Backdoors in practical QKD

Since it was originally proposed in 1984, a lot of effort has gone into proving the security of quantum key distribution. These theoretical proofs have evolved from highly idealized scenarios to incorporating some imperfections, but ultimately are based on a set of assumptions.

We explore deviations from these assumptions which lead to the cryptographic systems becoming insecure. In particular, we look at timing information that is publicly exchanged by the communicating parties. All single photon implementations of QKD identify a photon from backgroun by measurement of the arrival time at detectors. In principle, there should be no correlations between this arrival time and the result of the measurement.

Measurement setup

QKD BB84 topology QKD BB84 topology
Figure 1. Configuration of photocounting detector and polarization analysis for QKD with a passive basis choice. Figure 2. Experimental setup to characterize the timing jitter of a single photodetector. A train of ultrashort light pulses from a mode-locked Ti:Sa laser are sent into the 4 detector module and the response time of the detectors is characterized.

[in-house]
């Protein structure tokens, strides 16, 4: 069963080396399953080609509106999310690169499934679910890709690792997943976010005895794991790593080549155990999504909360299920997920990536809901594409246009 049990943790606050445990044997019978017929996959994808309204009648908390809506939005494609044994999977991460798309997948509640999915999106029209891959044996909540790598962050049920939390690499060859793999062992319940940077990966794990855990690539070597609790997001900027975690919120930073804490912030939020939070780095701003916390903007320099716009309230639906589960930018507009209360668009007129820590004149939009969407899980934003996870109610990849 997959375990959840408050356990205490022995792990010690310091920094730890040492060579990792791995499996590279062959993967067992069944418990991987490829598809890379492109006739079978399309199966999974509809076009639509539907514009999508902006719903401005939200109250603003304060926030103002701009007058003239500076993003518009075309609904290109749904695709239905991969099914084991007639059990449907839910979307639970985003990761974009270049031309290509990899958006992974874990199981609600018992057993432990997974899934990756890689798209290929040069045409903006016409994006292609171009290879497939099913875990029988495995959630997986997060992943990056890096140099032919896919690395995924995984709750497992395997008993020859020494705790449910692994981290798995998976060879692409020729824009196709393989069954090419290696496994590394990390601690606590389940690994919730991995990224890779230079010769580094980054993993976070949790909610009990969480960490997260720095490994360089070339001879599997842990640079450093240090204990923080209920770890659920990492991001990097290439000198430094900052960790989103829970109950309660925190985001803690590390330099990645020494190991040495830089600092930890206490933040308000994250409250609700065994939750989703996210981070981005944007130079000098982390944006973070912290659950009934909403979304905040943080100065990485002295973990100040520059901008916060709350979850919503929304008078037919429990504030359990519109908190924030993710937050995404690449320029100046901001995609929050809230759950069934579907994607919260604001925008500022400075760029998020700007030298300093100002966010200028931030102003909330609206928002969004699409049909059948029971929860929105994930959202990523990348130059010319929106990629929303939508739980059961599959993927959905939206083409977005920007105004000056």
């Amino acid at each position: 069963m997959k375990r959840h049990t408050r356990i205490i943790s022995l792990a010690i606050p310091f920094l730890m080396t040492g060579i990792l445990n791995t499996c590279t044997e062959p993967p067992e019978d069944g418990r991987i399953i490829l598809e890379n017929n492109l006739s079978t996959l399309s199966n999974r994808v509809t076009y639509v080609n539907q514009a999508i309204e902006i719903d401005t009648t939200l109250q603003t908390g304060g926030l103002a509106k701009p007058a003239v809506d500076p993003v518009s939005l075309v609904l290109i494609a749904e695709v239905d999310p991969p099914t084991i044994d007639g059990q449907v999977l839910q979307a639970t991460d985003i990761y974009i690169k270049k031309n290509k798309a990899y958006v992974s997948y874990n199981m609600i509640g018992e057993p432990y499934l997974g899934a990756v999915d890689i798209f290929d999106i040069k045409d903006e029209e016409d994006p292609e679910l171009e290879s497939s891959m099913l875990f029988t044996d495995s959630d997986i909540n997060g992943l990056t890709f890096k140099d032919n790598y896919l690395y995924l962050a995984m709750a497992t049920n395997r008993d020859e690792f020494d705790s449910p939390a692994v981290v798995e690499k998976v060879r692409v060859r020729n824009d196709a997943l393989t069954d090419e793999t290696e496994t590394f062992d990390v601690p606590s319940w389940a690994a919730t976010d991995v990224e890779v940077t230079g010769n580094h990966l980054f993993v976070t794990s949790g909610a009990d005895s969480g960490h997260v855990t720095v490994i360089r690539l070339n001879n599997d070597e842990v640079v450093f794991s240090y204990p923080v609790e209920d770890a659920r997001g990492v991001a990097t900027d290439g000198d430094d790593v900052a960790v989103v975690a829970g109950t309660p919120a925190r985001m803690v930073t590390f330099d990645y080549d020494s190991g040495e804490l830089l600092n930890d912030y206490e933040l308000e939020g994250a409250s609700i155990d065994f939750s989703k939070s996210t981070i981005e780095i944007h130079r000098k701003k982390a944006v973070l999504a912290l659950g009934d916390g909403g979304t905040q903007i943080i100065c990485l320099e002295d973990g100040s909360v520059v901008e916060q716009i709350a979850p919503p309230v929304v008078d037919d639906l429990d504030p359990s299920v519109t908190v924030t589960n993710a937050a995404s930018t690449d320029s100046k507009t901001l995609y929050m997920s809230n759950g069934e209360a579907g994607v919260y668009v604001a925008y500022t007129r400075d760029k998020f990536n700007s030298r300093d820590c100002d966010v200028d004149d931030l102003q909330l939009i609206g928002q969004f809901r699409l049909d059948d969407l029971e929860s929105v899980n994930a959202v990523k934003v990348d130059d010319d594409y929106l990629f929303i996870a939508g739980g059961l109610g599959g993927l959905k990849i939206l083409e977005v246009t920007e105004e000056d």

Detector response and information leakage

The detector response is non-identical for the different APDs representing different measurement outcomes. Since this information is discussed publicly, we must quantify how much information about the key is in principle leaking out to an eavesdropper.

detector differences mutual information leakage
Figure 3. Photoevent timing histograms for the four detectors in a QKD receiver. The overall shape is similar but the position of the centroid of the distributions can be significantly different. Figure 4. Eve's information as a function of the delay between detector timing distributions with identical shapes.

Even relatively small differences in detector response lead to large portions of the key becoming insecure. For example, if the detector response time is equalized only up to half a nanosecond, which is about the intrisic jitter, then Eve could have access to more than 25% of the "secret key".


[1] A. Lamas-Linares and C.Kurtsiefer: Breaking a quantum key distribution system through a timing side channel. Opt. Express 15, 9388 (2007)